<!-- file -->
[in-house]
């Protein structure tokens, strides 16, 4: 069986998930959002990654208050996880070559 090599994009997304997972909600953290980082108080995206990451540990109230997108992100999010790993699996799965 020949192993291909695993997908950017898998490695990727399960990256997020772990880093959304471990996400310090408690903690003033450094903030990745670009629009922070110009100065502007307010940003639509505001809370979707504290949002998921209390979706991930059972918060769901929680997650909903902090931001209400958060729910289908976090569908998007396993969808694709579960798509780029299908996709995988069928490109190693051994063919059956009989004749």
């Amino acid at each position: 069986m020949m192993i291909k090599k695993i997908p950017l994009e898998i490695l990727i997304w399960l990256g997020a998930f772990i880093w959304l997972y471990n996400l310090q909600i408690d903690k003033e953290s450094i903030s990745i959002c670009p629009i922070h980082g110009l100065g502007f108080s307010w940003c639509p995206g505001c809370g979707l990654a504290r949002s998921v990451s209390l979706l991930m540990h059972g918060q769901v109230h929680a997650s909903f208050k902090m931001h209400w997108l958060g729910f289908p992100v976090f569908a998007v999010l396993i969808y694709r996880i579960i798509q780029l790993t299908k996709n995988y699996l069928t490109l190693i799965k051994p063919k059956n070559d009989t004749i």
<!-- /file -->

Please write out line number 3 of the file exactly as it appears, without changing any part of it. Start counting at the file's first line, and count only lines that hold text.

């Amino acid at each position: 069986m020949m192993i291909k090599k695993i997908p950017l994009e898998i490695l990727i997304w399960l990256g997020a998930f772990i880093w959304l997972y471990n996400l310090q909600i408690d903690k003033e953290s450094i903030s990745i959002c670009p629009i922070h980082g110009l100065g502007f108080s307010w940003c639509p995206g505001c809370g979707l990654a504290r949002s998921v990451s209390l979706l991930m540990h059972g918060q769901v109230h929680a997650s909903f208050k902090m931001h209400w997108l958060g729910f289908p992100v976090f569908a998007v999010l396993i969808y694709r996880i579960i798509q780029l790993t299908k996709n995988y699996l069928t490109l190693i799965k051994p063919k059956n070559d009989t004749i």